Apple Chinese iPhone Shipments Plummet 20 Pct In Q4

Apple iPhone Shipments Take Hit In China

Shipments of Apple’s iPhones plummeted around 20 percent in China during the fourth quarter of last year, as competitor Huawei Technologies was able to steal share.

According to a report in Bloomberg citing IDC, the smartphone market in China contracted 9.7 percent in the last three months of  2018, but the dip at Apple was more pronounced. The price tag of Apple’s latest iPhones, combined with an economic slowdown and extending smartphone replacement cycles, were named by IDC as the culprits behind the dive in sales at the Cupertino, California handset maker.

“The domestic smartphone market environment in 2019 doesn’t look very optimistic,” IDC Senior Analyst Wang Xi said in the report. “5G phones will still only comprise a very small portion of the overall market. We’ve a long way to go before they become mainstream.”

Bloomberg reported that electronics retailers in China have reduced the price of iPhones by 20 percent, something that underscores just how bad it has gotten for Apple in China. Local smartphone maker Xiaomi did worse than Apple in the fourth quarter, with sales declining 35 percent, noted the report.

Nicole Peng, a senior director at Canalys, said Apple’s woes lie in the fact that it hasn’t moved quickly to address the changes taking place in the Chinese smartphone market. Its reaction to the slowdown in the Chinese economy is also weighing on Apple’s prospects, she said in the report.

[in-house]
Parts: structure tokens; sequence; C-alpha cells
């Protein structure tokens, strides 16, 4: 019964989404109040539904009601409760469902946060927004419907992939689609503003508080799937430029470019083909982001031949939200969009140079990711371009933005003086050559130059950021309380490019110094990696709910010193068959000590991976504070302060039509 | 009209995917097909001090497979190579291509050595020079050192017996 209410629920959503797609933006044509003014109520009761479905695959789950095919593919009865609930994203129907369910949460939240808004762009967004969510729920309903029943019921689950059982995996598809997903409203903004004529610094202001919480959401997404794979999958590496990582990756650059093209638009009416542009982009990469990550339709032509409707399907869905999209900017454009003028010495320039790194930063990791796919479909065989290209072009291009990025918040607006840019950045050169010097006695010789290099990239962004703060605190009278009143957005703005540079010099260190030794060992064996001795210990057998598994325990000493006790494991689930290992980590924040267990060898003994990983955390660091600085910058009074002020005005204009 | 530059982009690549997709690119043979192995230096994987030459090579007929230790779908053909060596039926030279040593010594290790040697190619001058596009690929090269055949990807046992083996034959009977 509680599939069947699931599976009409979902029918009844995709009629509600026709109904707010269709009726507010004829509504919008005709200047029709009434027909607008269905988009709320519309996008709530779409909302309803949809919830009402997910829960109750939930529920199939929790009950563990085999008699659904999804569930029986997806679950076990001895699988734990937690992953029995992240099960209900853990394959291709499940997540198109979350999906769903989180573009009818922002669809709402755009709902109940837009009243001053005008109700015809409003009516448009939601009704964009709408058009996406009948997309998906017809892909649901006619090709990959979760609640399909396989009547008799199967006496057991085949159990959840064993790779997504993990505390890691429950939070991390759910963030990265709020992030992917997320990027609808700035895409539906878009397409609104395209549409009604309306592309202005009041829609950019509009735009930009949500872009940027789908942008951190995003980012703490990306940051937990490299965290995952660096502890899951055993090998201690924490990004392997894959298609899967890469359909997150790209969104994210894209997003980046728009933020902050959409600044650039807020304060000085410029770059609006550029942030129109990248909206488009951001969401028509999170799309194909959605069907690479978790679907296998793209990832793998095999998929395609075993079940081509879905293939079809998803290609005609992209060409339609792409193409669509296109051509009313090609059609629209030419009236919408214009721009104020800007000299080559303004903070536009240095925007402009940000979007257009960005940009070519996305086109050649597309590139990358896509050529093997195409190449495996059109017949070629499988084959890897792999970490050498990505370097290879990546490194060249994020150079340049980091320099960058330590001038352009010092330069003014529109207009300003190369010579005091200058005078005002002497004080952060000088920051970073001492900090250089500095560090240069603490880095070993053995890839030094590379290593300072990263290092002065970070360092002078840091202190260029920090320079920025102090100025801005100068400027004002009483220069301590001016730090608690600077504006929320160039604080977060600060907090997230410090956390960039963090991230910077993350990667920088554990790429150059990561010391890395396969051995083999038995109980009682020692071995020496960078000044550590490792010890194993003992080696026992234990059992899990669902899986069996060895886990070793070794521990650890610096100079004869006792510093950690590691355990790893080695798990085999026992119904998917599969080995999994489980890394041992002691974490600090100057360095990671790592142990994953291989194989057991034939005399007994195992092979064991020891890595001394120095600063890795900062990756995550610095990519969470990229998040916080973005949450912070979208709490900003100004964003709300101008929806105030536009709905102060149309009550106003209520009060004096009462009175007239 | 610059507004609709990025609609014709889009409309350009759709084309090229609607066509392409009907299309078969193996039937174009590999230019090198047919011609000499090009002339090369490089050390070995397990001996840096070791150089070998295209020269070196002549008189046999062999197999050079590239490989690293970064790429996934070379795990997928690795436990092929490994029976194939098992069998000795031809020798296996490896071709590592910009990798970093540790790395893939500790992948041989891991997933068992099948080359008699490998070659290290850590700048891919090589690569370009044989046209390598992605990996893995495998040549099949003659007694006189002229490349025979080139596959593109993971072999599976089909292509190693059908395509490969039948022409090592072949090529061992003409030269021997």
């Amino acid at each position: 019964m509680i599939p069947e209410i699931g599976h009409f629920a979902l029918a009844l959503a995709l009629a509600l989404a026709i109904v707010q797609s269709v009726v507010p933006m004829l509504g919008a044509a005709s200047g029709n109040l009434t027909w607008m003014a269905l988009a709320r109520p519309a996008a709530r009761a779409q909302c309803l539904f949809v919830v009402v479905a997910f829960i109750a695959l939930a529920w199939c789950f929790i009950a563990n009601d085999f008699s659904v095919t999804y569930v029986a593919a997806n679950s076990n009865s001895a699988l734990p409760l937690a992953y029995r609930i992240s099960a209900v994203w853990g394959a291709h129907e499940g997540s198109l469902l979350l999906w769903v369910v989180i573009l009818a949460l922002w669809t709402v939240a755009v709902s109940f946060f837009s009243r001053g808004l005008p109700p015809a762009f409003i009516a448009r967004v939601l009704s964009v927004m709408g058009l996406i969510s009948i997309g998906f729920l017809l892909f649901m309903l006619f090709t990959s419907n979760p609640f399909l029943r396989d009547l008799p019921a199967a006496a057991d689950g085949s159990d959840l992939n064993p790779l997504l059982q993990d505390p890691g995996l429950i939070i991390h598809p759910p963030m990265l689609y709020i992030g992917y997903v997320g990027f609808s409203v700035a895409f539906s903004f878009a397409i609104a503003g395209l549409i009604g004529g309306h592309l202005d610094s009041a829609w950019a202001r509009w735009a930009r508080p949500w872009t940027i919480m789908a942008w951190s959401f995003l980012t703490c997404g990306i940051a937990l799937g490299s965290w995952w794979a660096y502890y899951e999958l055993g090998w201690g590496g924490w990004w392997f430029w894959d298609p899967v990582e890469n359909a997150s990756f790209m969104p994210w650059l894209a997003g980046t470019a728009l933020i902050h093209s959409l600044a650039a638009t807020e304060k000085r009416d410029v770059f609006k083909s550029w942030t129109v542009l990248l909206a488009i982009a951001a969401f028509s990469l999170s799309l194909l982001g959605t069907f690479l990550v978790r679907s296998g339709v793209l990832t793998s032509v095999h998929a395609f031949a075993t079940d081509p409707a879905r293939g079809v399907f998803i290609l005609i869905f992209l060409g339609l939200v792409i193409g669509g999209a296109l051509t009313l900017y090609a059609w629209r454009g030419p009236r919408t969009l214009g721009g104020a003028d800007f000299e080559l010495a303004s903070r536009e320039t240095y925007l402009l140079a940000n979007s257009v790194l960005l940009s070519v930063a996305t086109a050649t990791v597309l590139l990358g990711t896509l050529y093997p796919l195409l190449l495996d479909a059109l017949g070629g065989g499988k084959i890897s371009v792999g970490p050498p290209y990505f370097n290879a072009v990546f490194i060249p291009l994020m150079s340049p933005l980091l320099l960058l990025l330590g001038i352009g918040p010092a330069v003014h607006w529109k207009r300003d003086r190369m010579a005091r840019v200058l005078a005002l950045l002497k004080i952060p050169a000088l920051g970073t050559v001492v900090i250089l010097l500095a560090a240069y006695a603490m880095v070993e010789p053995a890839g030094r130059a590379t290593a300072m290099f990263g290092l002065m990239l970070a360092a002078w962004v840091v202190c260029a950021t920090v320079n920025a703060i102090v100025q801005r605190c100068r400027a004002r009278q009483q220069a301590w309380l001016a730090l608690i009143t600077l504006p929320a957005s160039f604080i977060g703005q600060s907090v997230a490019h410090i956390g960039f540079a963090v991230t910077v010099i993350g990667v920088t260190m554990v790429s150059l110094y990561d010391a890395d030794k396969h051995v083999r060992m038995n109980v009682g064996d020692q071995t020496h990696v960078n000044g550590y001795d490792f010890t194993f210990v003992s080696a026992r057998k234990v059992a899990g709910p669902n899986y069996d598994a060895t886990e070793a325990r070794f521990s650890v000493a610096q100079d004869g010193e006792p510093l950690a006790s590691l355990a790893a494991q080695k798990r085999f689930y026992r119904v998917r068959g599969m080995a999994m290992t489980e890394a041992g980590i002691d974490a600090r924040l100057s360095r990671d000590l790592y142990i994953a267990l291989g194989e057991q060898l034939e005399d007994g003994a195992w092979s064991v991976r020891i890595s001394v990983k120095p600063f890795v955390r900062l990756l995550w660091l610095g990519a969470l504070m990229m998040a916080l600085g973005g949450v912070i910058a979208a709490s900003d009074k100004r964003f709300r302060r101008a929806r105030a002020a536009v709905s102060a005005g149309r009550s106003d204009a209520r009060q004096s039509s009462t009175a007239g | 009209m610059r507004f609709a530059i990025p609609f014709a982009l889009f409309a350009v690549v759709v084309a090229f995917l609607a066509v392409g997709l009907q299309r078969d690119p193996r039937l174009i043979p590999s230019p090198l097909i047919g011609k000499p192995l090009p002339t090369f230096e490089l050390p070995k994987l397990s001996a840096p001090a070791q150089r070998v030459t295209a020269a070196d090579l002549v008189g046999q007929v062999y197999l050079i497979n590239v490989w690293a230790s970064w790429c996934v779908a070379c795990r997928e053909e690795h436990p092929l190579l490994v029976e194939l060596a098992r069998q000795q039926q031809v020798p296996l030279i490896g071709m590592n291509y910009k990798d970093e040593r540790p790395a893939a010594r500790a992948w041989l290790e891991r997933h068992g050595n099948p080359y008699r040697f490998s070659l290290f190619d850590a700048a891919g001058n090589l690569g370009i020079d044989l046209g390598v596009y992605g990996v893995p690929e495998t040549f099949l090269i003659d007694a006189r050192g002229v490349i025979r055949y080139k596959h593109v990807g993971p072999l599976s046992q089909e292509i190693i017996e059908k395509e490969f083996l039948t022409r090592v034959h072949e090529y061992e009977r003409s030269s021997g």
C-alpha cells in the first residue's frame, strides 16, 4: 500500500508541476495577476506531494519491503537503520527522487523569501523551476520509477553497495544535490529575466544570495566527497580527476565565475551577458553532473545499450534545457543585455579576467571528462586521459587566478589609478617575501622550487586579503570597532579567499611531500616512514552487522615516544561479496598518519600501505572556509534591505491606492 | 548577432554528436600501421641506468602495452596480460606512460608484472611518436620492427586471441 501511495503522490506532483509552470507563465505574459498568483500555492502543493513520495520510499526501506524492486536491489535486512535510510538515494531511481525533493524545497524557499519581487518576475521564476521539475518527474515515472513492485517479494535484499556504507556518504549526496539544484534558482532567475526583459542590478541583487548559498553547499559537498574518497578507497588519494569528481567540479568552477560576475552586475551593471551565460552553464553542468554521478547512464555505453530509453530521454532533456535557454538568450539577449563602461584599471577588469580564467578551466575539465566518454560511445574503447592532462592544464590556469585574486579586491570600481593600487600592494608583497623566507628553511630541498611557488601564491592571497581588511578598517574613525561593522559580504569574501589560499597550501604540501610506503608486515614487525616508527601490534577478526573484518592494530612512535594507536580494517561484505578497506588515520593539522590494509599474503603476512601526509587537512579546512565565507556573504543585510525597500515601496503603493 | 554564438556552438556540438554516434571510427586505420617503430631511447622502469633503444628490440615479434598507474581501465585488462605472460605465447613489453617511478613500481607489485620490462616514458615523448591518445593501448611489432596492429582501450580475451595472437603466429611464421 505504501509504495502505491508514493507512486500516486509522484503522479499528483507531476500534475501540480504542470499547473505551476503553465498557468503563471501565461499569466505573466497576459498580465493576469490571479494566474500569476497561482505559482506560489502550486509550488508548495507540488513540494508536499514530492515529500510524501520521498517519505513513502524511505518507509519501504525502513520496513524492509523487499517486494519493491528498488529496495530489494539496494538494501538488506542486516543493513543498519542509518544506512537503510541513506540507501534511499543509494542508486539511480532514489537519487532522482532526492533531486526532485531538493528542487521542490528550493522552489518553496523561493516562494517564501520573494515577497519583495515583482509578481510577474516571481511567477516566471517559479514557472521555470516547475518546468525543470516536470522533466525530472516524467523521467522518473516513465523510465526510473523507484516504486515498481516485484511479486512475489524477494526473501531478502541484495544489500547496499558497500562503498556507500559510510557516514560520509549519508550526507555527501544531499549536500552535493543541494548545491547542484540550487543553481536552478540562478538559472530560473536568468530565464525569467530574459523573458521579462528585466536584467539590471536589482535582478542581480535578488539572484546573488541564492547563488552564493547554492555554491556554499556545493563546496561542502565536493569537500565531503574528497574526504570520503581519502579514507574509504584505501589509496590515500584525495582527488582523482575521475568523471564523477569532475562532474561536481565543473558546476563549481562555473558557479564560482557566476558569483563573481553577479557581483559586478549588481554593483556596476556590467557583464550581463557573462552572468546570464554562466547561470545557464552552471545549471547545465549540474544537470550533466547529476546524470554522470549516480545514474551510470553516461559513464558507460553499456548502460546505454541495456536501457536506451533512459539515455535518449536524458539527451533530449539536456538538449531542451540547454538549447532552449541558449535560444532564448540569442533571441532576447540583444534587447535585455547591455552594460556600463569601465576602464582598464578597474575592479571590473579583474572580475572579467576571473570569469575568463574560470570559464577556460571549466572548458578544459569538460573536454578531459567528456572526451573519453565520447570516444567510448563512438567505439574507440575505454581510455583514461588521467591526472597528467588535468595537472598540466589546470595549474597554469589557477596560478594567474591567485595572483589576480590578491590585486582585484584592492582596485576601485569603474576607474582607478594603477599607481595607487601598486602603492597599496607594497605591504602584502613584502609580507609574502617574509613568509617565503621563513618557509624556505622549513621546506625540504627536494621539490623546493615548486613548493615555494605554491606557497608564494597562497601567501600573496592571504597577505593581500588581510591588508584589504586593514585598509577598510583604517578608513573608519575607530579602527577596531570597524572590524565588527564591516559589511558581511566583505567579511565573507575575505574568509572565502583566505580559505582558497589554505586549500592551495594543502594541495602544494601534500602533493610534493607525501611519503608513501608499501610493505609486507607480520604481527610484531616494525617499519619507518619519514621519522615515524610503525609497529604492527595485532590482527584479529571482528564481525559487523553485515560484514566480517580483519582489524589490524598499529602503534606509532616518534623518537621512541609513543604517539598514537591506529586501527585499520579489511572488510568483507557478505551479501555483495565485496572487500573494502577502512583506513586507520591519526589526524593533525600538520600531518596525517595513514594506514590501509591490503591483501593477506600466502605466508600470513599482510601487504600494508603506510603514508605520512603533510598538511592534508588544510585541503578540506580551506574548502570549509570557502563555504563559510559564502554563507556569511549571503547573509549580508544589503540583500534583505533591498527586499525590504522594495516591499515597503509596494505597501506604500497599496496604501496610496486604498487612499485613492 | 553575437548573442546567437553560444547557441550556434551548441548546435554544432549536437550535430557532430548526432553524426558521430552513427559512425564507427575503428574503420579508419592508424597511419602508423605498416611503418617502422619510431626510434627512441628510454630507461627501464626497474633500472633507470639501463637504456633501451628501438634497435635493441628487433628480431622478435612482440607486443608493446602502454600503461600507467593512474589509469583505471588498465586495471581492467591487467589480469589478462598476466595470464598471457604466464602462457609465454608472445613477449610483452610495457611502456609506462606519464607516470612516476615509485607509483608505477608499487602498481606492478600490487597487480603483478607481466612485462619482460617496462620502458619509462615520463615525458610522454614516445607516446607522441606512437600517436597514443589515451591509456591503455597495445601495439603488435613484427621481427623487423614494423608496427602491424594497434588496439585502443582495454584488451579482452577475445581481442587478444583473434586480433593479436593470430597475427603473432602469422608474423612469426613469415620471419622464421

At the same time that iPhones are losing their luster with Chinese consumers, Huawei is gaining share. The Chinese handset maker has been able to copy Apple’s enhancements to its iPhones and offer them to consumers at a cheaper rate, which has been winning business at the expense of rivals. During the fourth quarter, its shipments increased 23.3 percent, making Huawei the No. 1 smartphone maker in China. Huawei’s success in China comes against a backdrop of international turmoil, with its chief financial officer recently arrested over claims of bank fraud and the U.S. preventing the company from selling its networking equipment in the country.